Friends and family rates of course:- - Property Reference 77447

Now we are working on how to build ours in Dominica incorporating solar power and an eco but reliable sand filtration system. At least we've found an expert to help us and can nod wisely at his suggestions....we are also learning about wind turbine power too. Who'd have thought it eh....will be wearing crocs next...

Closure and advertising

Well we did complete something this week. The Spiderman globe puzzle. Scarlett found the missing No.1 piece, well she did hide it, so here you go.

I have been working on advertising Sisserou Villa and Sisserou Lodge and one of my options will be to use It's steep, they take, 20% of the accommodation cost but their site is extensive and fairly well advertised. Now I just have to provide them with pictures and a description. No problem then....

Wednesday, May 21, 2008

Track & Trace

So, DHL, "we keep your promises' shipment (with our v.important loan acceptance dox in it) has been routed BRU/LON/BGI/MIQ/POS/GEO so far - confused, you will be ..... It's probably thinking 'Are We There yet?' too. And that's why 9/10 people prefer FEDEX to the Caribbean. Now, if we'd just put a stamp on it and popped it into the mailbox.

In the meantime, I'm still waiting for our manipulated to regulation Home Office size photos from the photo studio. Hope they make an appearance pretty soon too. It's not like I've got a Plan B if we don't get our passports in time........

Tuesday, May 20, 2008


Ollie and I had our passport photos taken yesterday. The Home Office now issue a document, 6 pages long of what is/isn't acceptable. To sum up, an expressionless zombie with zero personality should fit the bill. (No wonder we Brits have that bubbly reputation). In the old days (pre children), I would have blow dried my hair, slapped on full makeup and carefully chosen jewellery to match my outfit, in preparation for a document that everyone seems to delight in zooming in on the last page. Yesterday, no makeup (considered camouflage), flat hair & tied back (you can't have it on your face at all) and no accessories - they might detract from your face. Last but not least, no smiling but lips showing. When someone says 'no smiling' it makes you swallow your lips - I expect you are doing it now. So, I'm all done, an expressionless Stepford Wife. So, I then give Ollie all these instructions. The result, this little form sitting on a stool, shoulders hunched up around his ears performing his best vampire impersonation. I wouldn't mind but Ollie never smiles in photos at the best of times. 45 minutes later we were out of there with instructions to return today to collect them as they have to be manipulated to official Home Office size. Ollie's lucky, at least he can have a second shot in 5 years time, my next one will be in my 50's, eek!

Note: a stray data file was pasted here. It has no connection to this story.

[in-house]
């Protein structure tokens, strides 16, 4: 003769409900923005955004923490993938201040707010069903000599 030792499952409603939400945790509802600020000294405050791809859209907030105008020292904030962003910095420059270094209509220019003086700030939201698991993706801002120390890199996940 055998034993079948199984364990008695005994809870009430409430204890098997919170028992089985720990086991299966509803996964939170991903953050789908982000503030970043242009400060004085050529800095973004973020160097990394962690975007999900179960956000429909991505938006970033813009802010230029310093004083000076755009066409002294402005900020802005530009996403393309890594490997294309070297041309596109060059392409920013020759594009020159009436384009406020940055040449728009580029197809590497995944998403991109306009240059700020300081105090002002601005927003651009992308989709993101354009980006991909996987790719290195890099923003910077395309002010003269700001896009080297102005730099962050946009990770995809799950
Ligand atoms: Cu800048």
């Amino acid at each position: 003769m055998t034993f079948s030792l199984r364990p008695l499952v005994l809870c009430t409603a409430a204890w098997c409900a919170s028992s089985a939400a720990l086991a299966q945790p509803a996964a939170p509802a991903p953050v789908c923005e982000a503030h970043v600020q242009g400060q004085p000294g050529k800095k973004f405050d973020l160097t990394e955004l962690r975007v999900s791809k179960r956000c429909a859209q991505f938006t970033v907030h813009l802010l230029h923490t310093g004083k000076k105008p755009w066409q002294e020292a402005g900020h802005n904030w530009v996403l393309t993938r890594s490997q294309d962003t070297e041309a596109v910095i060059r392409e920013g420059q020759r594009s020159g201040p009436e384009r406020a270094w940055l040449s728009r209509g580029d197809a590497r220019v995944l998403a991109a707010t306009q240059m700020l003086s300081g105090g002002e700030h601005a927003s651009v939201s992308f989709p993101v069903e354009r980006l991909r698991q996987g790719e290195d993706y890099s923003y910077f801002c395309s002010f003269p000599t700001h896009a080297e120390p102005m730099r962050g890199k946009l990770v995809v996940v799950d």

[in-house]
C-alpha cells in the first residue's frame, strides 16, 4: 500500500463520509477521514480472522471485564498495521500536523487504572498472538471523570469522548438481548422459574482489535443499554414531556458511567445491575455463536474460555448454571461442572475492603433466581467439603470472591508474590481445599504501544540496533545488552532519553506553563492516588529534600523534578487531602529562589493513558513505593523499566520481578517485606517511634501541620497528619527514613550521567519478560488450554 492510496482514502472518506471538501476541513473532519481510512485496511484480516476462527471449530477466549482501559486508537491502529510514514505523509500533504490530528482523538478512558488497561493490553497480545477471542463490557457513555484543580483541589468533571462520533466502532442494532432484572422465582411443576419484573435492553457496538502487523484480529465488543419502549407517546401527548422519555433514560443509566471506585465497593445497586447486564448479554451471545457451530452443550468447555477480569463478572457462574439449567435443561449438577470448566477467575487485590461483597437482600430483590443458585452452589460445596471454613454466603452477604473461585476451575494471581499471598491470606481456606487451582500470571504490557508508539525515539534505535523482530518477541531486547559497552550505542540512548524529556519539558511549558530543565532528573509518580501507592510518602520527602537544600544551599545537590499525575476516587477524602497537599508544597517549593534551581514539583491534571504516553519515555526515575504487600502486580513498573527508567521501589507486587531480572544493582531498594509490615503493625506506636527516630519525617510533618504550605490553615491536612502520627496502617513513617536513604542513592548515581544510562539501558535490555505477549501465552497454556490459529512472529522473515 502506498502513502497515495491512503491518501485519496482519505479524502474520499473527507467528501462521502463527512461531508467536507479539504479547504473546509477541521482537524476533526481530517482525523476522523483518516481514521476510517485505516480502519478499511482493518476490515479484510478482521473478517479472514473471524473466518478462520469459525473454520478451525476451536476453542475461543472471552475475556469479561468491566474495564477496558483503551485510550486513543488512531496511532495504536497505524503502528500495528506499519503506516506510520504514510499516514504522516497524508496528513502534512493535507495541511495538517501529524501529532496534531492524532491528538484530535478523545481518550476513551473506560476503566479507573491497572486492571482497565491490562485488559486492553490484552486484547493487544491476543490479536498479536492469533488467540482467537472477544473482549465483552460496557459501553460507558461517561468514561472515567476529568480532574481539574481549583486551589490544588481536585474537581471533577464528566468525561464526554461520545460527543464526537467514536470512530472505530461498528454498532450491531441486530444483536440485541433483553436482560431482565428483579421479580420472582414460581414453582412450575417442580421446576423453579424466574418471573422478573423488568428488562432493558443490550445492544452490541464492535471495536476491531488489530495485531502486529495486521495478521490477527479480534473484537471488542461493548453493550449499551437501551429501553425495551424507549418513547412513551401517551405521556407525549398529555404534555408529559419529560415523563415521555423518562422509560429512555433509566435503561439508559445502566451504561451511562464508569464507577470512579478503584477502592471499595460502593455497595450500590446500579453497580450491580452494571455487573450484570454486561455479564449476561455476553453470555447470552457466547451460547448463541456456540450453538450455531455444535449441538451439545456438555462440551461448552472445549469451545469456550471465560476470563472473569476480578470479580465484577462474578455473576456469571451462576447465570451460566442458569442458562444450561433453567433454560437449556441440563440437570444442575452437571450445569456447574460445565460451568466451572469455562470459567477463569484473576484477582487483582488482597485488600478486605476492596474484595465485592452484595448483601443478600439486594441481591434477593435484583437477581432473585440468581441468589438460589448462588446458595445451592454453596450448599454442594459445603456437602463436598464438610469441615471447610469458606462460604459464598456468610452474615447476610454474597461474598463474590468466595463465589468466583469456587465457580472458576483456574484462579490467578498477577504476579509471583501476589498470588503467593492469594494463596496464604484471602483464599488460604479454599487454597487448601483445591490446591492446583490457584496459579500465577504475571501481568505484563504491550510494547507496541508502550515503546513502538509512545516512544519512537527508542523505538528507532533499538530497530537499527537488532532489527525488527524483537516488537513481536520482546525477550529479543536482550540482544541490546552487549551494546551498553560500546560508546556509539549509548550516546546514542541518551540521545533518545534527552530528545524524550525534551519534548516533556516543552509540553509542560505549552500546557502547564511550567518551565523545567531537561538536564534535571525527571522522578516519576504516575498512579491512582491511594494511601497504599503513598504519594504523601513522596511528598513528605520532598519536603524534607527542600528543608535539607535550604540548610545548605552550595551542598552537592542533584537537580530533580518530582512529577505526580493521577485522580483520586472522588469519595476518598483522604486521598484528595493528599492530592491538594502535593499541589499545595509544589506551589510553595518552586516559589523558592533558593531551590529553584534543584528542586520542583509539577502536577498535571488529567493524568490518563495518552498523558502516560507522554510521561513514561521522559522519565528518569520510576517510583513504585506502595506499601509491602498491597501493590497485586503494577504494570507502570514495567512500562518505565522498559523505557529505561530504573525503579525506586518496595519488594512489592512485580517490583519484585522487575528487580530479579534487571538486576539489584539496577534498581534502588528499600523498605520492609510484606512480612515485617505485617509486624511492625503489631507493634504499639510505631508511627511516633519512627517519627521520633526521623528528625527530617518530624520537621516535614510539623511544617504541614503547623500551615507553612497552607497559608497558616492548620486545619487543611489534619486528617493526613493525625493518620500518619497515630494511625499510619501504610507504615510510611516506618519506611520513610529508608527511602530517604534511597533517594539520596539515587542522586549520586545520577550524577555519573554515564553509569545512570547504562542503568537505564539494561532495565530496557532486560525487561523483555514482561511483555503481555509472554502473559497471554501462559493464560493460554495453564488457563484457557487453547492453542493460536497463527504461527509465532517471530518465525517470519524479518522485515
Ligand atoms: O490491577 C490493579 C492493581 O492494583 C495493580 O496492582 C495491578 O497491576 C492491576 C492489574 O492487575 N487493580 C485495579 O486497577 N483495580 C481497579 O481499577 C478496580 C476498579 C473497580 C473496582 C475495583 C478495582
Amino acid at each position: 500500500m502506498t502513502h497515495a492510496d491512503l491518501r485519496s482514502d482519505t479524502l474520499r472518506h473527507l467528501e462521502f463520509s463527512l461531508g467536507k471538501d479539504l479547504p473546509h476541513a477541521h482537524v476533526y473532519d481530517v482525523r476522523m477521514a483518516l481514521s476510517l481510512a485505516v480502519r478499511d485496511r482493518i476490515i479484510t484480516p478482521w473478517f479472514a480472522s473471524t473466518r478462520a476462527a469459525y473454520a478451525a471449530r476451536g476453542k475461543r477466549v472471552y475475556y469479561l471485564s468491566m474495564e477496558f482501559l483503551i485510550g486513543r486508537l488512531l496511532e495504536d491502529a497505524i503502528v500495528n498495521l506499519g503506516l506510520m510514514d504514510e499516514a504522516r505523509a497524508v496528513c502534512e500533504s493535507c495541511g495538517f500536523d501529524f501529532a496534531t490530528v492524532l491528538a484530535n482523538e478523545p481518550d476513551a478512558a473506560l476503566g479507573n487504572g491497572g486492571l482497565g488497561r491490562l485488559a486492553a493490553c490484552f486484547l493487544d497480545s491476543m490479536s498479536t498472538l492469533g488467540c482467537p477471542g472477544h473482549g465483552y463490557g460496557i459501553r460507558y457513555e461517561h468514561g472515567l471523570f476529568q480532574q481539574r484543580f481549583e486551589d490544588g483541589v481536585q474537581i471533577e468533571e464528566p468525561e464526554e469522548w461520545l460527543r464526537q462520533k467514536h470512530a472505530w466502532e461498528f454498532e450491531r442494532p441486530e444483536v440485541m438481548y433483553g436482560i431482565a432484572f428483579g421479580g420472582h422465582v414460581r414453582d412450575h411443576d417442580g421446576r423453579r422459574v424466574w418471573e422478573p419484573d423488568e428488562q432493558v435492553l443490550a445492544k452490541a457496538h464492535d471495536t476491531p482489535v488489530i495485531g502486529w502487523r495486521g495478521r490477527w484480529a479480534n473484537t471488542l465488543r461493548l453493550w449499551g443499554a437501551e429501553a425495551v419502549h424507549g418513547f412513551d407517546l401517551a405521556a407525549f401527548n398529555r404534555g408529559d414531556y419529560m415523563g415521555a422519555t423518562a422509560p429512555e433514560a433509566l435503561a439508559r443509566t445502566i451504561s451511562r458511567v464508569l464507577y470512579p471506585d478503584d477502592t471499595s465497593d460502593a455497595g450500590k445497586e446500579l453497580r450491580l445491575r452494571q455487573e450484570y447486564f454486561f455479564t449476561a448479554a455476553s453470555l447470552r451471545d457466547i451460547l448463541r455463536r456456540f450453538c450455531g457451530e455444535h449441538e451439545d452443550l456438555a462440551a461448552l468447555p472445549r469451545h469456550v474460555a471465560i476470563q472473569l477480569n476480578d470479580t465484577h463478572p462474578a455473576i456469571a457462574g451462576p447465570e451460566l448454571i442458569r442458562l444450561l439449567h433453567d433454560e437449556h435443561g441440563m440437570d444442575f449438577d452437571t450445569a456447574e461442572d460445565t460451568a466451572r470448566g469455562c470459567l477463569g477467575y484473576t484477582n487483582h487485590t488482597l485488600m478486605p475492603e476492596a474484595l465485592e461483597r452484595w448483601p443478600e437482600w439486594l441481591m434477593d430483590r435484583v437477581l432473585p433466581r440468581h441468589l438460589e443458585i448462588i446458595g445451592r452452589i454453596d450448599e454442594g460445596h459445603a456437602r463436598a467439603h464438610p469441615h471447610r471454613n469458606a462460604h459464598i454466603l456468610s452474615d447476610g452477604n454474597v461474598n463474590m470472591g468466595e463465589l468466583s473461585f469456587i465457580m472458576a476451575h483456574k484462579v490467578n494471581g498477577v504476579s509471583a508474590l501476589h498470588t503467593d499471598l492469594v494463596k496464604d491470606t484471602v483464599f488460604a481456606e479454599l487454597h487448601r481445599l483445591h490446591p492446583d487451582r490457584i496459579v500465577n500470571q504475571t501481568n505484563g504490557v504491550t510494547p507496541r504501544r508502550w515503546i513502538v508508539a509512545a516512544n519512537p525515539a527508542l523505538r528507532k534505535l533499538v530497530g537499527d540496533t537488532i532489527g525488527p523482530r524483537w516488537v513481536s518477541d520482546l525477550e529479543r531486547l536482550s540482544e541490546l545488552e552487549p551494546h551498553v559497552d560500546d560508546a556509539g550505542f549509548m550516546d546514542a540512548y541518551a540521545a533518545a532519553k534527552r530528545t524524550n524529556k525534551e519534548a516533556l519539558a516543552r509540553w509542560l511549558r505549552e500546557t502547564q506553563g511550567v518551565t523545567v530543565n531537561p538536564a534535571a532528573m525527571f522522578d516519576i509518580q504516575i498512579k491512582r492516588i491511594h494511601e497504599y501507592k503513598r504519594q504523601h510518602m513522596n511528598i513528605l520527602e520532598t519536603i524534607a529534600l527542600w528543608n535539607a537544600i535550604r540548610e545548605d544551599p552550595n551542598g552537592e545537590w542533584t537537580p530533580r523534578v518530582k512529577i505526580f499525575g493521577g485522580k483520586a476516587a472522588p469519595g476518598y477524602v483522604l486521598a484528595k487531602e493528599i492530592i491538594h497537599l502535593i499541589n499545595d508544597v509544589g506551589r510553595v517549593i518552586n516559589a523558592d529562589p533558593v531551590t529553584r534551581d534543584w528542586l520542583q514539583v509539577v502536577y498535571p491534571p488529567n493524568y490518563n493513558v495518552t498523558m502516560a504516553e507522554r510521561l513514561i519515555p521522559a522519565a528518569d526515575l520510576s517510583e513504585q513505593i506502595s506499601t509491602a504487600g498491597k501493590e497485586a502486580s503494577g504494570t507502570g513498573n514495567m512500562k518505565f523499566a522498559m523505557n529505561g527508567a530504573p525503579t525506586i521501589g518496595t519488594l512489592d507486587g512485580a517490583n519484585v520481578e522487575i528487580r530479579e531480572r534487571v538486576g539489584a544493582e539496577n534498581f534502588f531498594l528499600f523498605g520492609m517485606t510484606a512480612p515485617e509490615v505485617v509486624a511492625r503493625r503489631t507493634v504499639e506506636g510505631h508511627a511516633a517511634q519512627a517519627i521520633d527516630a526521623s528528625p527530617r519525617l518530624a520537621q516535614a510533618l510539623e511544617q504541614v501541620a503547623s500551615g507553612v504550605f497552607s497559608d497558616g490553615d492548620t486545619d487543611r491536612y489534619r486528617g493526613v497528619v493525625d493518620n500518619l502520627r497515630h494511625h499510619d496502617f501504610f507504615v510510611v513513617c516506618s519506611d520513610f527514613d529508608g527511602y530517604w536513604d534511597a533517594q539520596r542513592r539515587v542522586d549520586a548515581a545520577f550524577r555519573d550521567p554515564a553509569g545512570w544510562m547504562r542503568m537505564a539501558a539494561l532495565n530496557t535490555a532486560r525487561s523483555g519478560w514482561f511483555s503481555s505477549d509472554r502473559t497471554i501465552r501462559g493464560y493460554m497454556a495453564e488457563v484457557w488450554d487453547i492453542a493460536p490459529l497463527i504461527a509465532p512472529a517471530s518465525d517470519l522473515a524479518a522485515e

Monday, May 19, 2008

Eat up

Most conversations at mealtimes with the children are frequented with 'can we get x/y or z there?'. This is because I'm onto a great thing now (they were so bored and unbelieving of my 'some people don't have anything to eat' lectures) that it's now 'make the most of this, we probably can't buy it in Dominica'. Well, Sunday breakfast goes like this:

Are there croissants?
Are there chocolate croissants?
Are there CocoPops?
Are there CocoRocks?
Are there crisps? (they were lying around, honestly)
Is there cheese (Ollie likes continental breakfast).
Feeling hoisted by my own petard I boldly declare:
'Look, there's nothing beginning with 'c' ok'

I will have to relent soon I know but in the meantime, it's fab. Every plate is spotless.

Sisserou Villa & Sisserou Lodge

Shipment Tracking

The weekend was punctuated with reports on the whereabouts of our document (dox) to Dominica (DOM) for our bank loan. Firstly, it didn't go on the flight to the UK as it was meant to but went by truck instead, so missed the first connection. It then went by plane to BGI (Barbados) and since then we've heard no more. I hate shipment tracking, it makes my heart sink and takes me back to when I had to do it for VVIP's in the Middle East. All the small print says: no money/valuables/bodily fluids etc. Well these were all the items I had to send of course. 99% of the time, I just sent someone with the shipment (happy to have a free 24 hours in London) as I knew a person couldn't get lost in transit. Once I couldn't find anyone, I had bodily fluids to send, not for a VIP (well she was in her world) but Cruella De Vil, wife of one of our senior Manager's. She was in the UK, he was in Bahrain. She was ovulating and she didn't 'do' waiting (or contact sports clearly). You can just imagine can't you, I waited at hospital patiently, avoided any eye contact with the husband, collected the specimen jar, didn't touch the edges, packed it properly, took it to the airport, gave it to the pilot of our own DHL 757, waved goodbye to it. Nothing could go wrong. Did it arrive in London? No, of course it didn't, the plane went tech in Bergamo, the shipment was transferred to commercial and that was the last anyone heard of it. Did she ever forgive me? No, she didn't. She did however, go on to have a baby girl albeit a few months later than planned. Funnily enough she didn't name her Fiona.

Thursday, May 15, 2008

Return to sender